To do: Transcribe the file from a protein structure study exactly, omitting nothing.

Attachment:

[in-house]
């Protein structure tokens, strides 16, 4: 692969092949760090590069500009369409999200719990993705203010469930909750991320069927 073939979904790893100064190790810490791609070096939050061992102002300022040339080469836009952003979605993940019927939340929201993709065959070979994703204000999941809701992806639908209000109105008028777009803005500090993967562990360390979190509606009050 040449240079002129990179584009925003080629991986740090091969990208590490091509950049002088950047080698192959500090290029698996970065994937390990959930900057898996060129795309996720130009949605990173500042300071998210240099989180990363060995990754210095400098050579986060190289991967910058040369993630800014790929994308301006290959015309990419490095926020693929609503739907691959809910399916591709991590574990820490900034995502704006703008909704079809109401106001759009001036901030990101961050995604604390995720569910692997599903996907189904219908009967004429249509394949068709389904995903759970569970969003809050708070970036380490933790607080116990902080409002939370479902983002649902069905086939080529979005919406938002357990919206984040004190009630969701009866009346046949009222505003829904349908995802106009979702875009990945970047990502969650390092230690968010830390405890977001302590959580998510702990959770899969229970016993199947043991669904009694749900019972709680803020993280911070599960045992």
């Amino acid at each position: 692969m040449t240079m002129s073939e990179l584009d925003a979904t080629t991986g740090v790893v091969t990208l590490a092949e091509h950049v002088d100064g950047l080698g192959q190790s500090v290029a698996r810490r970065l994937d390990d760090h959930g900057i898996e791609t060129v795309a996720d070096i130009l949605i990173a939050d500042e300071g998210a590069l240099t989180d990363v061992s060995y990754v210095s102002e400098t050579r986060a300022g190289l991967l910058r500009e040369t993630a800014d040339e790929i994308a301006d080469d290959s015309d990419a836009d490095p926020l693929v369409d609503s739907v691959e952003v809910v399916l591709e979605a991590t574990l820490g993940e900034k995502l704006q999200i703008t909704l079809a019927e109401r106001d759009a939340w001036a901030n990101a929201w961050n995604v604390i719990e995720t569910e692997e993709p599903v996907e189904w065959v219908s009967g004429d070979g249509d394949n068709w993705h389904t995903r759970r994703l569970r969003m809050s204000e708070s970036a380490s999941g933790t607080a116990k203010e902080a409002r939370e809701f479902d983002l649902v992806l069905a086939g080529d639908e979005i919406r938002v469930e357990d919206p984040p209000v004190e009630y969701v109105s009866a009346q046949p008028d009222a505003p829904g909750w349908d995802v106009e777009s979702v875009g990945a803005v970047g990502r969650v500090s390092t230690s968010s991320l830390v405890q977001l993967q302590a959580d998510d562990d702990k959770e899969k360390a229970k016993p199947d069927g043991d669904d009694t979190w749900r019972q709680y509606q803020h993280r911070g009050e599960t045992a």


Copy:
[in-house]
């Protein structure tokens, strides 16, 4: 692969092949760090590069500009369409999200719990993705203010469930909750991320069927 073939979904790893100064190790810490791609070096939050061992102002300022040339080469836009952003979605993940019927939340929201993709065959070979994703204000999941809701992806639908209000109105008028777009803005500090993967562990360390979190509606009050 040449240079002129990179584009925003080629991986740090091969990208590490091509950049002088950047080698192959500090290029698996970065994937390990959930900057898996060129795309996720130009949605990173500042300071998210240099989180990363060995990754210095400098050579986060190289991967910058040369993630800014790929994308301006290959015309990419490095926020693929609503739907691959809910399916591709991590574990820490900034995502704006703008909704079809109401106001759009001036901030990101961050995604604390995720569910692997599903996907189904219908009967004429249509394949068709389904995903759970569970969003809050708070970036380490933790607080116990902080409002939370479902983002649902069905086939080529979005919406938002357990919206984040004190009630969701009866009346046949009222505003829904349908995802106009979702875009990945970047990502969650390092230690968010830390405890977001302590959580998510702990959770899969229970016993199947043991669904009694749900019972709680803020993280911070599960045992």
């Amino acid at each position: 692969m040449t240079m002129s073939e990179l584009d925003a979904t080629t991986g740090v790893v091969t990208l590490a092949e091509h950049v002088d100064g950047l080698g192959q190790s500090v290029a698996r810490r970065l994937d390990d760090h959930g900057i898996e791609t060129v795309a996720d070096i130009l949605i990173a939050d500042e300071g998210a590069l240099t989180d990363v061992s060995y990754v210095s102002e400098t050579r986060a300022g190289l991967l910058r500009e040369t993630a800014d040339e790929i994308a301006d080469d290959s015309d990419a836009d490095p926020l693929v369409d609503s739907v691959e952003v809910v399916l591709e979605a991590t574990l820490g993940e900034k995502l704006q999200i703008t909704l079809a019927e109401r106001d759009a939340w001036a901030n990101a929201w961050n995604v604390i719990e995720t569910e692997e993709p599903v996907e189904w065959v219908s009967g004429d070979g249509d394949n068709w993705h389904t995903r759970r994703l569970r969003m809050s204000e708070s970036a380490s999941g933790t607080a116990k203010e902080a409002r939370e809701f479902d983002l649902v992806l069905a086939g080529d639908e979005i919406r938002v469930e357990d919206p984040p209000v004190e009630y969701v109105s009866a009346q046949p008028d009222a505003p829904g909750w349908d995802v106009e777009s979702v875009g990945a803005v970047g990502r969650v500090s390092t230690s968010s991320l830390v405890q977001l993967q302590a959580d998510d562990d702990k959770e899969k360390a229970k016993p199947d069927g043991d669904d009694t979190w749900r019972q709680y509606q803020h993280r911070g009050e599960t045992a």